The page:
The Ex: A Novel

  • By Alafair Burke
  • Harper
  • 304 pp.

Can a savvy defense lawyer exonerate her former fiancé accused of murder?

The Ex: A Novel

Olivia Randall, the first-person narrator of Alafair Burke’s latest mystery, The Ex, is a fast-talking New York City criminal-defense lawyer. She feels compelled to take the case of Jack Harris, her fiancé from 20 years ago, who is accused of shooting three people — one of whom he had threatened — in a park on a Sunday morning.

The main plot follows Olivia’s efforts to build a case for Jack’s innocence. The first step is to untangle his complicated explanation of why he was near the site of the shooting. Later, she pursues evidence that there might be another shooter or another main target. Olivia’s confidence in Jack wavers, returns, and wavers again as she leads the reader through a well-structured web of clues and alternative theories.

Olivia’s professional persona is tough. She engages in sharp banter with police detectives and prosecutors and is capable enough to risk questionable legal maneuvers, but she can also adopt a mild manner to coax information from a witness. Her voice as narrator is believable. She is an individual but also a type, the hard-boiled female detective or lawyer familiar to mystery readers.

Burke knows how to control suspense and add surprises that are not manipulative but arise from what is already known. At the denouement, new facts, appropriately hinted at earlier, change the whole picture. She adds a wrenching final turn to Jack’s story, unforeseen but plausible, and, at the very end, a turn to Olivia’s story. The Ex satisfies as a mystery or legal thriller.

Burke writes well. The language throughout is clear and only calls attention to itself to reflect the urbane world of Olivia and her friends and to add humor. Two examples: Olivia terms the tangled state of the case at one point a “clusterfuck”; and she refers to her own habitual expression as “RBF — resting bitch face.”

Burke shows a playful side, slipping in funny lines as well as sly remarks about books and television shows that might be seen as indirect references to her own work. A book called Eight Days to Die, evidently a suspense story, is important to Jack’s alibi. He describes it as “one of those clean, simple novels that proves heartbreaking stories can be life affirming.”

Olivia mentions Viola Davis, who plays an aggressive defense attorney on television, and Law & Order, suggesting that Olivia sees herself as the star of a comparable drama. Burke seems to be poking gentle fun at her protagonist and her own genre.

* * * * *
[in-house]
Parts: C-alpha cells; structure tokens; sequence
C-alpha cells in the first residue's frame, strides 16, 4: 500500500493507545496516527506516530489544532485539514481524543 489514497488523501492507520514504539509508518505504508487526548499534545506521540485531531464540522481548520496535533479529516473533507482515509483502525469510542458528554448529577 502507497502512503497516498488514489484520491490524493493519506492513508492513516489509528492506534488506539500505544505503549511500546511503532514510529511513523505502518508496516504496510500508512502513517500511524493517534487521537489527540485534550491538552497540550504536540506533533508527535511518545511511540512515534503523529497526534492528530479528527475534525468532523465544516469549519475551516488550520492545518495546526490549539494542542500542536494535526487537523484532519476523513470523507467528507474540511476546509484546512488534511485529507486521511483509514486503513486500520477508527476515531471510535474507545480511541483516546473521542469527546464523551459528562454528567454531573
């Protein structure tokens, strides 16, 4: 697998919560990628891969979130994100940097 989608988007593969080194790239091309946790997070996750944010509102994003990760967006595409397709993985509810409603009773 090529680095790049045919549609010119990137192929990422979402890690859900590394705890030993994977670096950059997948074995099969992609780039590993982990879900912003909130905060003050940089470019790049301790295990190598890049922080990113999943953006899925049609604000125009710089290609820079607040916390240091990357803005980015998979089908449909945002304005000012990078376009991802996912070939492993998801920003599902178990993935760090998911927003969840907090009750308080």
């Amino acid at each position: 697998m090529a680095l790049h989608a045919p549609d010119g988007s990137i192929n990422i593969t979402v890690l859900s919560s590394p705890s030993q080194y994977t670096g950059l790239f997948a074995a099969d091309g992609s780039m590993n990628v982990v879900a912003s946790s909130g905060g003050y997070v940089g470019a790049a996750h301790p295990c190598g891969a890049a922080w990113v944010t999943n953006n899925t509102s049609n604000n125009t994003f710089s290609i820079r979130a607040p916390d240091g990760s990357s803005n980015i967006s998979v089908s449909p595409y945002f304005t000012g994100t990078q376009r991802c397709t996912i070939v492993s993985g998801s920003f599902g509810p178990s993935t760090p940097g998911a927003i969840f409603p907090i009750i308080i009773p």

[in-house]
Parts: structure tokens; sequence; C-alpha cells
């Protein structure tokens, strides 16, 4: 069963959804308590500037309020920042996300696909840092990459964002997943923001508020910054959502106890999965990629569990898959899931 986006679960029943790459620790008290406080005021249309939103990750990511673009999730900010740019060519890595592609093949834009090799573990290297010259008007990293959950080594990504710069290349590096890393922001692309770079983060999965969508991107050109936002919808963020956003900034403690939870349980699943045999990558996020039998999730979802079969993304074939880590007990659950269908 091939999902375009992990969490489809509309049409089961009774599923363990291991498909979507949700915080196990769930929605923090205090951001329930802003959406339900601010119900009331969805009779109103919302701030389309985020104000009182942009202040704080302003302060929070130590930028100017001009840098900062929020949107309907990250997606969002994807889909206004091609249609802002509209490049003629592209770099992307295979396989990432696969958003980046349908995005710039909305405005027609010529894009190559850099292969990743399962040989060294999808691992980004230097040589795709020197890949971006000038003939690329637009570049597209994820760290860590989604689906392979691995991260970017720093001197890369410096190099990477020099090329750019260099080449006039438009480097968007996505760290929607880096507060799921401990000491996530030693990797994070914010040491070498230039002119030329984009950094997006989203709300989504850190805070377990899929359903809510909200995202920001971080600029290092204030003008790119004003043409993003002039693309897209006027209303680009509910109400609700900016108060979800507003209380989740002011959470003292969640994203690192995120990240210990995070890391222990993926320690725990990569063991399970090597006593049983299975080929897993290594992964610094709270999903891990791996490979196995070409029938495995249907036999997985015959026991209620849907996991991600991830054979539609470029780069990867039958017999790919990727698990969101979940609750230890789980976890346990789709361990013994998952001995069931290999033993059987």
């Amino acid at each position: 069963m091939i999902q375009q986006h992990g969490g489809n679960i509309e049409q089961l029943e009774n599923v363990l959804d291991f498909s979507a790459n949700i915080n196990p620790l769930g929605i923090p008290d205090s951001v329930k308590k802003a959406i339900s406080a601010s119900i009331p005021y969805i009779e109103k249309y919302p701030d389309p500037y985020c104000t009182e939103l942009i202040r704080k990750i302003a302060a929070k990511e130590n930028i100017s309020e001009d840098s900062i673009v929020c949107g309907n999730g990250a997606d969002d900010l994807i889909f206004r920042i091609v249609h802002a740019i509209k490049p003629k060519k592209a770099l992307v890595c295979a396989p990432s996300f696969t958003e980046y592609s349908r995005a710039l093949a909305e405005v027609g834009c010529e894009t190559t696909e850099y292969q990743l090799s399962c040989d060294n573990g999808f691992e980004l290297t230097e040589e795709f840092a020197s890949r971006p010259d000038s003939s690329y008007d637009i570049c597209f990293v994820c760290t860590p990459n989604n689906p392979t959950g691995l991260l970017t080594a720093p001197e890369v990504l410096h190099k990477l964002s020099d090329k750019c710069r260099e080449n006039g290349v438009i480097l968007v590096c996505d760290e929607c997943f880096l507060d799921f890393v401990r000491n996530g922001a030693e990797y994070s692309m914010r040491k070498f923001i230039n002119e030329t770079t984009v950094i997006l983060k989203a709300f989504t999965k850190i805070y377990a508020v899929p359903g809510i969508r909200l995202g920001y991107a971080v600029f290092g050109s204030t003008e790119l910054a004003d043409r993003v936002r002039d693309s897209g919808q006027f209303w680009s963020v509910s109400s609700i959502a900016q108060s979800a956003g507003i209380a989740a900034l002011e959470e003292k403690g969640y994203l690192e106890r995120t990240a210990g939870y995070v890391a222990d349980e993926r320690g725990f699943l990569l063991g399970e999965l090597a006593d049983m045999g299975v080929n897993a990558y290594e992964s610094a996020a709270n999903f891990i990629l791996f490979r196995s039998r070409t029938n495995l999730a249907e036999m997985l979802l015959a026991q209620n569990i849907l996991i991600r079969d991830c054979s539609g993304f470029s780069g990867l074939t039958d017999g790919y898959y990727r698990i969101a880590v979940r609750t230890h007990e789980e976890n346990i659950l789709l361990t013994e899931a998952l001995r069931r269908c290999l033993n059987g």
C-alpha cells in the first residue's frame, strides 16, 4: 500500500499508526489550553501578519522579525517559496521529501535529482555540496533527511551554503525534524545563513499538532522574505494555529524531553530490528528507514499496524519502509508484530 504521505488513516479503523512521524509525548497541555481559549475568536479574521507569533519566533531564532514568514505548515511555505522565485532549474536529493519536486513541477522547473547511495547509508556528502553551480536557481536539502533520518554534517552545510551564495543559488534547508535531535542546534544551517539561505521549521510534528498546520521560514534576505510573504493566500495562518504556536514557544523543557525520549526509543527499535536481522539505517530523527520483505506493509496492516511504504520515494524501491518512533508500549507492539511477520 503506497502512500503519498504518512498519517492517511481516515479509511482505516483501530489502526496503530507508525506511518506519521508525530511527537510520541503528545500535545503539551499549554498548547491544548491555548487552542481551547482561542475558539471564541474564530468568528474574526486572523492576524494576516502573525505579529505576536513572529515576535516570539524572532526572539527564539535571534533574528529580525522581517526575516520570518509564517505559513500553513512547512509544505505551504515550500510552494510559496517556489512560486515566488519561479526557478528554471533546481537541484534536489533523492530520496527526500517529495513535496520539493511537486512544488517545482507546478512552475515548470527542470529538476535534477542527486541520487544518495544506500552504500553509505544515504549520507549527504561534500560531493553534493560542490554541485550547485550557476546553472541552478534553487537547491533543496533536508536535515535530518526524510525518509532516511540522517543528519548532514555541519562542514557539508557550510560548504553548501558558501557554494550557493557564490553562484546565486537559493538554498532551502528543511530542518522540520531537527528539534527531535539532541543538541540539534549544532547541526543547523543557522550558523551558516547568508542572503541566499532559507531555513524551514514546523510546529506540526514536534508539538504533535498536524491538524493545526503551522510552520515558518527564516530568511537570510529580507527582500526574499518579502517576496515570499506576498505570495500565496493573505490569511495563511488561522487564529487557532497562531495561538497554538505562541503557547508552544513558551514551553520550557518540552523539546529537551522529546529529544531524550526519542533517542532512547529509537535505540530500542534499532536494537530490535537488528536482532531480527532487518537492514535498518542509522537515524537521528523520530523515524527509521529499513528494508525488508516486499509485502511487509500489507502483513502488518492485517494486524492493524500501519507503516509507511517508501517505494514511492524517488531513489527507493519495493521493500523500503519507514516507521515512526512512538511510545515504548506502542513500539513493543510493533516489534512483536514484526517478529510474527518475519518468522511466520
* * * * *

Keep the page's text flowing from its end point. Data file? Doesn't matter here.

The main weakness of the book is the soap-opera-like backstory. Olivia and Jack’s lives contain much tragedy. Without identifying to which character each applies, traumas from decades earlier include: a battered mother and a mean father; a mother dead of cancer; a father dead of a heart attack; a two-timing fiancée; a brother dead in a car accident; and a year in a psychiatric hospital. More recent years bring a wife killed in a mass shooting at Penn Station; a mistress; a blackmailer; and a motherless teenage daughter.

If that’s not enough, the family of the man Jack is accused of targeting has experienced a mother’s suicide, a son who was the Penn Station killer, another son who threatened to kill his father, and a nasty, domineering father. Whew!

Burke manages all this pretty well, but a reader might wonder why so much background melodrama is needed. The only scenes that drag are the ones in which Olivia broods on the past, feeling sorry for Jack and guilty for how she treated him. Olivia’s thoughts about the legal case are strong and interesting, but the repeated passages in which she bemoans her past create impatience and a sense of confinement.

The Ex appears to be written to attract two audiences: mystery lovers and chick-lit readers. Olivia is a prime example of a chick-lit heroine: a strong, well-educated, well-dressed, attractive forty-something who is professionally successful but dwells on the problems of her love life. Although the story is serious, Burke is unafraid of introducing a bit of self-mockery here, too:

After sorting through romantic emails that might exonerate Jack, Olivia’s assistant, Einer, says he is getting diabetes — meaning they are too sugary for him. Olivia agrees. One night while Olivia is drinking at the bar owned by her best friend, Melissa, and lamenting her love life, Melissa points out that their conversations since Jack’s arrest wouldn’t pass the “Bechdel test.” A conversation that does pass is one that’s about something other than a man. 

Alafair Burke is a former prosecutor turned criminal law professor who has written 10 previous mysteries. In addition, she has recently co-authored two others with Mary Higgins Clark, the grande dame of sudsy mysteries.

The publisher’s promotional materials for The Ex claim this novel is like Gone Girl by Gillian Flynn and The Luckiest Girl Alive by Jessica Knoll. Don’t believe it. The Ex is more deserving of respect than either of them.

Alice V. Leaderman writes fiction, grows native plants, and hopes for snow. She lives in suburban Maryland with her husband.

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